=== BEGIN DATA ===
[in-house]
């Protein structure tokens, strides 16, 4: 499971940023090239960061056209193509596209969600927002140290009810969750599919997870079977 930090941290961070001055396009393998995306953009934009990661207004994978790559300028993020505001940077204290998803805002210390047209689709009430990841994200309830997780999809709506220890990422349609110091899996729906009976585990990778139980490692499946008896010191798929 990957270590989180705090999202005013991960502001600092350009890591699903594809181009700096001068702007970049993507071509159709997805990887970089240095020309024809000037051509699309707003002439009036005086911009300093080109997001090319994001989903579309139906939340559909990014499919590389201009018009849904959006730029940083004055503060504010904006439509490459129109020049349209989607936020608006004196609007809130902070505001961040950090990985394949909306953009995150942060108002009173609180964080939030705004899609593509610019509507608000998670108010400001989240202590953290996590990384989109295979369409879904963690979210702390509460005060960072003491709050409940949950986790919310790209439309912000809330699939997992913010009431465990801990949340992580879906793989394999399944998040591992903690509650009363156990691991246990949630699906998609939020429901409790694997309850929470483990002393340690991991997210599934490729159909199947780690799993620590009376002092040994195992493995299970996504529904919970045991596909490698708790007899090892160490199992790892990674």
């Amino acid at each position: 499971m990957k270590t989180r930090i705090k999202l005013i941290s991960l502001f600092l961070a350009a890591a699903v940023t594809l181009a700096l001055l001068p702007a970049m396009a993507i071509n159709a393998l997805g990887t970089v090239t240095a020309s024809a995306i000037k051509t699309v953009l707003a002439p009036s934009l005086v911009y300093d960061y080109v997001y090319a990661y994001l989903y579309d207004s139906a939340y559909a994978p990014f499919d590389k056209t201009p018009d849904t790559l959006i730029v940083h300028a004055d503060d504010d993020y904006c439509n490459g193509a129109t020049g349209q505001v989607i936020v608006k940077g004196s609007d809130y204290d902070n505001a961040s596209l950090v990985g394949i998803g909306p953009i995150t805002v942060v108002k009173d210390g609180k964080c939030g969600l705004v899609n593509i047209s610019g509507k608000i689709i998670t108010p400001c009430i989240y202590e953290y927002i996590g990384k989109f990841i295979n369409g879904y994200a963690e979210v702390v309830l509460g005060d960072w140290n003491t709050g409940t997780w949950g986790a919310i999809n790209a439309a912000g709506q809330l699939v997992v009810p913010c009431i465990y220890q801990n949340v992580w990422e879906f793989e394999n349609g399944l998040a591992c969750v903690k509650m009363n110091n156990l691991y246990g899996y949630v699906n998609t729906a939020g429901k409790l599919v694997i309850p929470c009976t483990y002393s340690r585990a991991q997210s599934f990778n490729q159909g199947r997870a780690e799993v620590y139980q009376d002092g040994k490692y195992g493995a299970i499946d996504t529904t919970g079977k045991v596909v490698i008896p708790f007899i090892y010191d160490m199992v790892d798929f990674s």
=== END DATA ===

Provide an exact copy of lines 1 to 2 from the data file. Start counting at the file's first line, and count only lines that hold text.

[in-house]
């Protein structure tokens, strides 16, 4: 499971940023090239960061056209193509596209969600927002140290009810969750599919997870079977 930090941290961070001055396009393998995306953009934009990661207004994978790559300028993020505001940077204290998803805002210390047209689709009430990841994200309830997780999809709506220890990422349609110091899996729906009976585990990778139980490692499946008896010191798929 990957270590989180705090999202005013991960502001600092350009890591699903594809181009700096001068702007970049993507071509159709997805990887970089240095020309024809000037051509699309707003002439009036005086911009300093080109997001090319994001989903579309139906939340559909990014499919590389201009018009849904959006730029940083004055503060504010904006439509490459129109020049349209989607936020608006004196609007809130902070505001961040950090990985394949909306953009995150942060108002009173609180964080939030705004899609593509610019509507608000998670108010400001989240202590953290996590990384989109295979369409879904963690979210702390509460005060960072003491709050409940949950986790919310790209439309912000809330699939997992913010009431465990801990949340992580879906793989394999399944998040591992903690509650009363156990691991246990949630699906998609939020429901409790694997309850929470483990002393340690991991997210599934490729159909199947780690799993620590009376002092040994195992493995299970996504529904919970045991596909490698708790007899090892160490199992790892990674």